EXCLUSIVE: “Difficult Conversations” – Tara Shelton, The Cotswold Group in ‘The Insurtech Magazine’
Former hostage negotiator turned insurtech entrepreneur and now Head of Desktop Solutions at The Cotswold Group – an Allied Universal Company – Tara Shelton’s career has been one long pursuit of the truth
If you’re caught behaving badly, best hope it’s by someone with the temperament of Tara Shelton, Head of Desktop Solutions at UK’s The Cotswold Group, an Allied Universal company. Difficult conversations are her bread and butter and htaave been since she completed a psychology degree 30 years ago and entered the British police force. As a young officer, she says:
”I immediately fell in love with the job – talking with different types of people on the street and finding ways to connect with them”.
And she developed a particular interview style, based on her belief that ‘you can still have compassion when advising someone that they’ve done something wrong’. Her excellent conversational skills caught the attention of her superiors.
“By that stage I had built a reputation as a police officer of being able to negotiate with people whilst ensuring no one got hurt in the process. Of course, I think the psychology fed into that capability, that kind of mind set. But I can honestly say I feel naturally blessed with that ability also,” she says. Shelton passed the tough assessment to enter the most high-stakes conversation of them all – enrolling in the police national hostage negotiation course. She went on to deal with cases of international extortion, kidnap and ransom, as well as other major incidents, shouldering a terrifying degree of responsibility where every carefully weighed word mattered. “But I absolutely loved it,” she recalls.
When Shelton left the force after 15 years of service in 2008, she talked herself into a new but not entirely unrelated career as Founder and CEO of i-Cog, helping insurance firms – who in the UK face an estimated 300 bogus claims a day – navigate conversations with customers who might, or might not, be trying to defraud them.
“i-Cog’s business plan started on the back of a Post-it note in a Starbucks in Leamington Spa,” says Shelton. “It was based on the idea that in my opinion, claimants deserved a better customer experience when engaging with anyone asking questions of them about their claim.” This approach set out to help insurers identify those customers who were giving misleading information while simultaneously improving insurance companies’ overall customer service ratings with those customers who had nothing to hide.Shelton’s firm achieved this feat via three key services: claims validation, claim investigations, and staff training.
Technology was instrumental in the delivery of i-Options, the suite of services the firm would release back in 2014 – but it was in Conversation Management where i-Cog would excel. Here, Shelton’s background in handling potential wrong-doers the right way made all the difference.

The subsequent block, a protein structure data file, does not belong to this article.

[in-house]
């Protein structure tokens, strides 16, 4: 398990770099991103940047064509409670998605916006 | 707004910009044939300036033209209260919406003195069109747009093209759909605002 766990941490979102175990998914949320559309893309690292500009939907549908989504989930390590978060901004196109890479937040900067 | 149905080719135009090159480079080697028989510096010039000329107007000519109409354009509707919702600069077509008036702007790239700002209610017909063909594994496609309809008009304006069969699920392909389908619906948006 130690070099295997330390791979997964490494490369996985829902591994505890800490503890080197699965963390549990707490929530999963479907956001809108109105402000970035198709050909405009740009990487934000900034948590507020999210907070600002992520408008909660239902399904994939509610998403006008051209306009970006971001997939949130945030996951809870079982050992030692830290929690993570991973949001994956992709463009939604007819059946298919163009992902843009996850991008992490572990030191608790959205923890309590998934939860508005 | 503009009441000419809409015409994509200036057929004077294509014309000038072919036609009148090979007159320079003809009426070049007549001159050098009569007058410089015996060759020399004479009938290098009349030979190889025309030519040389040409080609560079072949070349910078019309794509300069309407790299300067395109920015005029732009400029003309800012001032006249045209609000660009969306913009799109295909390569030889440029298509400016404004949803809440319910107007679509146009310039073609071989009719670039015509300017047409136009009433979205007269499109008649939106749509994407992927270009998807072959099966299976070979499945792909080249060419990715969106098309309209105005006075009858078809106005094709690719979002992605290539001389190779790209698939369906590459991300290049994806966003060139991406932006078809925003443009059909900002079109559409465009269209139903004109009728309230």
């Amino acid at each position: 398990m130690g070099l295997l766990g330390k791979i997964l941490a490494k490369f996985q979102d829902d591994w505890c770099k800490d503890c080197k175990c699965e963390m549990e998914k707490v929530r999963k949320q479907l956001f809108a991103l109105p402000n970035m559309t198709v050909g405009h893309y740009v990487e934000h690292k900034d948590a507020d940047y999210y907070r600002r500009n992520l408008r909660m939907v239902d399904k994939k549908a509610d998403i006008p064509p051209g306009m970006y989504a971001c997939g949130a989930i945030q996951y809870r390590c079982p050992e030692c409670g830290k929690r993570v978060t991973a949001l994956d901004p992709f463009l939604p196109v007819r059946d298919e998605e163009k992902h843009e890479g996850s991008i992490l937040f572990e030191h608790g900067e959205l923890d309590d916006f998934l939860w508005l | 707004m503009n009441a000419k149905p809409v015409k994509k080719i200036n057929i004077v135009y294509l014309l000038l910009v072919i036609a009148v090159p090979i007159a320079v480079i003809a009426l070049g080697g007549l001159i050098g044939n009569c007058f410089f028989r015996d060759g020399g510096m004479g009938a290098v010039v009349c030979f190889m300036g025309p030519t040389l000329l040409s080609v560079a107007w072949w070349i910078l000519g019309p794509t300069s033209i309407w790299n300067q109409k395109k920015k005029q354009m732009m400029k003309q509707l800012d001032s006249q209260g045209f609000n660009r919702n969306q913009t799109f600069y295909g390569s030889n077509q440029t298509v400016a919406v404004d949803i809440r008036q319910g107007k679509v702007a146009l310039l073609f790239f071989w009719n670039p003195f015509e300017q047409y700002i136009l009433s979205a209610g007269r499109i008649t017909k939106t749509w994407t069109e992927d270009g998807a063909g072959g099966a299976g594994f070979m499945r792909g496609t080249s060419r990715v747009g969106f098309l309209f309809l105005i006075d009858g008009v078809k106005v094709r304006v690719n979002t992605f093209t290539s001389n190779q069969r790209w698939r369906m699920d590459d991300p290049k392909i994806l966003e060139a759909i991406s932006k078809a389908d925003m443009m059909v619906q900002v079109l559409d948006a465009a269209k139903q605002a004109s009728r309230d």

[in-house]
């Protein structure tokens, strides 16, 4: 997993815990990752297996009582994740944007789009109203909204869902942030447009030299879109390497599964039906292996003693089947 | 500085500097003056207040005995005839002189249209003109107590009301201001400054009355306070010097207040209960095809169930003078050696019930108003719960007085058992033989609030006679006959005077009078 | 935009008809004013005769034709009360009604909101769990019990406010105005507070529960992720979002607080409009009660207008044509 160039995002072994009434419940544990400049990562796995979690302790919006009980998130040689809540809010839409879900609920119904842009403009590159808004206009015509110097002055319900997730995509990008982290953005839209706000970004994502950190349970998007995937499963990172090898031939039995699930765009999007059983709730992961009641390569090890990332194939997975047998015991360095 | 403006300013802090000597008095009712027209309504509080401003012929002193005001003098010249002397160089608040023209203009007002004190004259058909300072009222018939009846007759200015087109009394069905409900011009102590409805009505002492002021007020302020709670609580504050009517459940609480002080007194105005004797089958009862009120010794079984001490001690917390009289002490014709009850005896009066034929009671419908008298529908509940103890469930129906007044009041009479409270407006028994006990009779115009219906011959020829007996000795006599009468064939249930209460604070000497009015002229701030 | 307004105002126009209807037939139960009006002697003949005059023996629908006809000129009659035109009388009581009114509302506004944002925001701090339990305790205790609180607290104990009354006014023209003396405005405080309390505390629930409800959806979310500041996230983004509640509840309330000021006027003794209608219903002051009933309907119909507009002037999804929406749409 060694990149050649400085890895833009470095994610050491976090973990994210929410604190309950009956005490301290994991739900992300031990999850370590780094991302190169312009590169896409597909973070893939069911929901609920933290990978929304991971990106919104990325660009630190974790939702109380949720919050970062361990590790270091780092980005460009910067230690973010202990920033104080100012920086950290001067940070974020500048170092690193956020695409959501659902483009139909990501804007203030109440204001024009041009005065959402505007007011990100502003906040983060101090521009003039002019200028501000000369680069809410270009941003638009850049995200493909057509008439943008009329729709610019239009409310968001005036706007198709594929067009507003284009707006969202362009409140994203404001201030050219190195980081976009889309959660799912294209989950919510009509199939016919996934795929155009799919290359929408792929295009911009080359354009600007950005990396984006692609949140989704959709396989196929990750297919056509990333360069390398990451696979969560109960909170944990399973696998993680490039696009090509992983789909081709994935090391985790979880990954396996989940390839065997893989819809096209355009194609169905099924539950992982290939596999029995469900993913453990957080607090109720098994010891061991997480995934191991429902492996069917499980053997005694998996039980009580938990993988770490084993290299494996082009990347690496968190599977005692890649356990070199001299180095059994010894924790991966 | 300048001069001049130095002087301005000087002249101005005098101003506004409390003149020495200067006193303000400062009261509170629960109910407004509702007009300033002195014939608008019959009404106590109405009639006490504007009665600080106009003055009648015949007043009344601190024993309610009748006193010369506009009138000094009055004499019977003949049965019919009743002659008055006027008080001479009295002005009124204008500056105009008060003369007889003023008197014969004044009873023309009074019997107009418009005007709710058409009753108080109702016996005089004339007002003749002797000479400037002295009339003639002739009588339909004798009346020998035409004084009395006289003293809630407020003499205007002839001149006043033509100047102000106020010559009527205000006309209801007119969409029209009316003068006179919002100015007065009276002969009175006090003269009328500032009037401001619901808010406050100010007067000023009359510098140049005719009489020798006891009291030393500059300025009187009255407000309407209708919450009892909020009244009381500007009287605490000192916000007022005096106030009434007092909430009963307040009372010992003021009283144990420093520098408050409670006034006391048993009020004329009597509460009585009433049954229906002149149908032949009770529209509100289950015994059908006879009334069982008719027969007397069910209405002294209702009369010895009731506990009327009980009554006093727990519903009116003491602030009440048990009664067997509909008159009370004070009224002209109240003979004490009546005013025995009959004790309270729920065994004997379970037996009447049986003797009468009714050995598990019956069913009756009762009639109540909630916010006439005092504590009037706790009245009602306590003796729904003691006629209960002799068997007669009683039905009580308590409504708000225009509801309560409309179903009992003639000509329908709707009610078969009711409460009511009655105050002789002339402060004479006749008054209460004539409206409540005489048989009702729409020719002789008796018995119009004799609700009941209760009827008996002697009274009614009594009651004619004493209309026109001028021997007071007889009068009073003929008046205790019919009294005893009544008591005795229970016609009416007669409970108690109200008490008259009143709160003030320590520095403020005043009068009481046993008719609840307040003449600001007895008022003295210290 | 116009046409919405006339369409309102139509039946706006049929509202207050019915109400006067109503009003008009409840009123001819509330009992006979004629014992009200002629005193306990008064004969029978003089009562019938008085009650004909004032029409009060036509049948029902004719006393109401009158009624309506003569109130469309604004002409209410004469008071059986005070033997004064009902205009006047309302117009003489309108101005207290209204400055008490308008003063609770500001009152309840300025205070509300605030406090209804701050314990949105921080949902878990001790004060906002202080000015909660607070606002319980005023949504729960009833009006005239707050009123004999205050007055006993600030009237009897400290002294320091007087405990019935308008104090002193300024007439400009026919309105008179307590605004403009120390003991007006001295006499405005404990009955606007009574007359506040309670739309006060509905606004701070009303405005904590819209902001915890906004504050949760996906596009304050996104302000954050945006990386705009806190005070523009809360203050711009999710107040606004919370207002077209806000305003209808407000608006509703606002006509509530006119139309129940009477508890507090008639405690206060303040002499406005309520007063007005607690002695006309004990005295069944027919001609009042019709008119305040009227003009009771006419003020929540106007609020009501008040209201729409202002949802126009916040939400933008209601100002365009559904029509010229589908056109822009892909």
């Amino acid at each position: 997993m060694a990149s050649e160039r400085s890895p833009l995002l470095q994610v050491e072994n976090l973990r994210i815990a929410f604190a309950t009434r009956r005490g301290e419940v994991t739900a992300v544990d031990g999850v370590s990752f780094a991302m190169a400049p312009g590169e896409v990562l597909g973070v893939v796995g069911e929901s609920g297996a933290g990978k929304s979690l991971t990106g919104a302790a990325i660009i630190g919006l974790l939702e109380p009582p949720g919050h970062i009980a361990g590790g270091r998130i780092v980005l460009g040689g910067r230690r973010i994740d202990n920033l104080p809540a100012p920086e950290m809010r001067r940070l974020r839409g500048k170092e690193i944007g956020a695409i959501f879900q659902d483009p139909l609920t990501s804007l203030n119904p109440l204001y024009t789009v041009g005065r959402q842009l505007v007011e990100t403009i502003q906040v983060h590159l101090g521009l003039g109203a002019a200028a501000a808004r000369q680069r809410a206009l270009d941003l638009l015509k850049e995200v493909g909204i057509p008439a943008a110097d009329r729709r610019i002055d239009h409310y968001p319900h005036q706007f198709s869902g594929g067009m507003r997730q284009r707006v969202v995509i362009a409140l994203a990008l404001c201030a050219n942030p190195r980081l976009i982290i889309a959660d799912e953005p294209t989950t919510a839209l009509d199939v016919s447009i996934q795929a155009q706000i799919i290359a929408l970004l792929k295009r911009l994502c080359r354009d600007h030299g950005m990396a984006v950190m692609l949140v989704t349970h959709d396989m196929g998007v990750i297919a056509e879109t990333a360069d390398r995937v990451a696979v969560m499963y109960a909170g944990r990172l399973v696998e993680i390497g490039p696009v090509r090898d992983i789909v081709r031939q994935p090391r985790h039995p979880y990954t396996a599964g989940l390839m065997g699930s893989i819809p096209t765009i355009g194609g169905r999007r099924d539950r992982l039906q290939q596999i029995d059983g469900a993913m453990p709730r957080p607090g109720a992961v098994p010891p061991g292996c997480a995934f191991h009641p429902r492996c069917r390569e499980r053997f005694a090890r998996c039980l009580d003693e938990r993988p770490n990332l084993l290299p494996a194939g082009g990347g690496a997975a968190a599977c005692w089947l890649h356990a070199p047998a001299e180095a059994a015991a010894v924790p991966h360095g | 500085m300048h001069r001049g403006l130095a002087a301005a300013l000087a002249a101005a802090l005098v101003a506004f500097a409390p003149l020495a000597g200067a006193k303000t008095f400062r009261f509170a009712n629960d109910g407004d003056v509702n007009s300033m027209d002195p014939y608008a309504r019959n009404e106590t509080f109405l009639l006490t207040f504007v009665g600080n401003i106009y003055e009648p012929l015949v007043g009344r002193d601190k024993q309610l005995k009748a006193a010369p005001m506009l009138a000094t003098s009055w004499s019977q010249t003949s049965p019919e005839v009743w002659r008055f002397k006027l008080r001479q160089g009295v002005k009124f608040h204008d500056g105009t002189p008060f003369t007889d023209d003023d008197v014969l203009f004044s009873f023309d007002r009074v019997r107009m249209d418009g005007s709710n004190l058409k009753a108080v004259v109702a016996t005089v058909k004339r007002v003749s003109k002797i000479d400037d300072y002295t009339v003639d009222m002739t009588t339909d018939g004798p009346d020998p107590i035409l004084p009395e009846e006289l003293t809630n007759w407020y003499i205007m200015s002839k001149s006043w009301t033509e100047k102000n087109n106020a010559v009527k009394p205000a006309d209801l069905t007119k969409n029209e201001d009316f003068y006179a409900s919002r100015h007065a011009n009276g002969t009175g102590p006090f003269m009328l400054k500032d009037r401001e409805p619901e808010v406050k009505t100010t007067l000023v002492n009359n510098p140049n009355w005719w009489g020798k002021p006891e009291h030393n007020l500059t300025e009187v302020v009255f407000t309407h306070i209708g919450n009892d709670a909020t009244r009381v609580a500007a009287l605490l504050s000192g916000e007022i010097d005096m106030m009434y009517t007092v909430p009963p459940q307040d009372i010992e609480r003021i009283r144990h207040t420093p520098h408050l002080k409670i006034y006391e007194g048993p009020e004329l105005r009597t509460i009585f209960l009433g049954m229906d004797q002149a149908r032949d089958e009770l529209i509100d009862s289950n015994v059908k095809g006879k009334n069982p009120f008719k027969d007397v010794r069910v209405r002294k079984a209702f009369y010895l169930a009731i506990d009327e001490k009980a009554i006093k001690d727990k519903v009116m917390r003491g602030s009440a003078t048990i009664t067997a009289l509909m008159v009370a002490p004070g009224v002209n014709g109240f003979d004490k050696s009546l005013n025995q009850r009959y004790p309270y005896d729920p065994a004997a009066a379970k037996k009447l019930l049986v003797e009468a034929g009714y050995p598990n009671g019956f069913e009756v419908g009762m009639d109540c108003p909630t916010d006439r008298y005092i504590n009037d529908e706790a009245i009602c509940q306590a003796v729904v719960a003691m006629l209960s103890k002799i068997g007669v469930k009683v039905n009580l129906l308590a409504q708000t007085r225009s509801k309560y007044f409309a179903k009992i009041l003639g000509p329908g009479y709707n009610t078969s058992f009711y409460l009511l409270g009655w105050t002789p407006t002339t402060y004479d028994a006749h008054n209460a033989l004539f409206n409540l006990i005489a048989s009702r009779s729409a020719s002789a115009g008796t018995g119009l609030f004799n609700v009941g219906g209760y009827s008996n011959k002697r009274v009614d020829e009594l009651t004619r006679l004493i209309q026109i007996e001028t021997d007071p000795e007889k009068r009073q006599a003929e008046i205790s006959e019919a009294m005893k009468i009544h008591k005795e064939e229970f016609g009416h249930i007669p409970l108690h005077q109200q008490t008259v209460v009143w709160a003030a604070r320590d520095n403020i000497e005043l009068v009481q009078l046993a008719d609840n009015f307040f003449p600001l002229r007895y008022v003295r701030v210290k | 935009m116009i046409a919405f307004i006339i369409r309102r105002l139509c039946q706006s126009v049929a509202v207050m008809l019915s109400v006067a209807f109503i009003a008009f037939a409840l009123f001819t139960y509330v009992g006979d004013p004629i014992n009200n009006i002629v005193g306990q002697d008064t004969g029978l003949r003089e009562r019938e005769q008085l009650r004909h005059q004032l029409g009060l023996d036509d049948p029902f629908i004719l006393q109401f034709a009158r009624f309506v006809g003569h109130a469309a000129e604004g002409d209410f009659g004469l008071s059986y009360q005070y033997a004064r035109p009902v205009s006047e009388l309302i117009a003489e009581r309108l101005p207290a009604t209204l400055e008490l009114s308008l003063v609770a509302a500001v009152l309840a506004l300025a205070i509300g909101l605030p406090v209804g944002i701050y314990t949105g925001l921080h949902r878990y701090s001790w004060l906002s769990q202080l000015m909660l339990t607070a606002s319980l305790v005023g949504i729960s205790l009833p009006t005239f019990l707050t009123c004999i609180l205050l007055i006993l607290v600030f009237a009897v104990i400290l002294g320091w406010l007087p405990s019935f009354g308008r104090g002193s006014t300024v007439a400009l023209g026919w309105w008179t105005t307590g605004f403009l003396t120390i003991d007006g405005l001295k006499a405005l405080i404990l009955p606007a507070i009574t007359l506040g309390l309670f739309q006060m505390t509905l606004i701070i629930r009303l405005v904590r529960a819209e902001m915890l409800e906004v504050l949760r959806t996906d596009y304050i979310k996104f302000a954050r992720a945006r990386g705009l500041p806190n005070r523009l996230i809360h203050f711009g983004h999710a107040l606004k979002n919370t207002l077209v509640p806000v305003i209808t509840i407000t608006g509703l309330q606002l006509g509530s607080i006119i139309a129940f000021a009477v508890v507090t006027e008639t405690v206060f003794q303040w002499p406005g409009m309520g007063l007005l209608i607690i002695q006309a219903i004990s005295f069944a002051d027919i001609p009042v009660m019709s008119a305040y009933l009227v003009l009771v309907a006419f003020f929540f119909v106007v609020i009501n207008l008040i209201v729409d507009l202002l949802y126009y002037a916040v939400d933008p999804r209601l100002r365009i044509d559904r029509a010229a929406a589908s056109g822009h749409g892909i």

“If you think of our natural human behaviour, no one discloses information they wish to keep private to those they don’t trust, especially if that person is perceived to be in a position of authority,” she says. “If you intentionally or unintentionally make a claimant feel like a suspect when working in that space, you’re never going to get to the heart of the matter. But if you make customers feel safe, they’re more likely to disclose insurance fraud to you. They will emotionally and morally connect with you and will be more likely to say, ‘actually, I think I’ve made a mistake – what should I do?’.”
“If you make customers feel safe, they’re more likely to disclose insurance fraud to you. They will emotionally and morally connect with you”
That about-face by claimants who might otherwise have doubled down on executing fraud, perhaps costing them their reputation, cash and even their liberty, while the insurance firm picked up a huge bill for investigating and prosecuting them through the courts, is a remarkable result from one single conversation.
“At the time, the market did not see how that was possible,” Shelton says.
But with her involved, 42 per cent of policymakers, on average, asked to withdraw their fraudulent claim. Some insurers accepted this offer, some invoked the fraud condition, but all had their policies voided.Success in resolving claims with little adversity put Shelton on the insurance market map. Doing it with an unprecedented 0.4 per cent complaint ratio made it an unmissable feature of the risk identification landscape. While it would be an oversimplification to say that the secret ingredient was compassion, it’s clear that i-Cog’s innocent-until-proven-guilty approach won the hearts of insurer clients.Insurance fraud is a thorny and hugely costly issue within the global industry.
In 2022, The Coalition Against Insurance Fraud estimated that fraudulent claims cost US consumers $308.6billion a year. It’s no surprise, then, that insurers invest at least £200million a year on technology to identify fraud.
Whenever families struggle to make ends meet, as in the current climate, insurers face an inevitable increase in fraudulent claims. But will they know it?
“Often, an external threat creates scenarios in which people do something they usually wouldn’t contemplate,” explains Shelton. “They’re under pressure and need to find money, as money pays bills. People can think, ‘I’ve never claimed on this insurance policy, if I claim on it now it’ll tide me over and I can breathe again.’
It’s a thought process experts call ‘fraud rationalisation’ – rationalising doing something wrong as a necessity to survive when financial pressure truly exists.”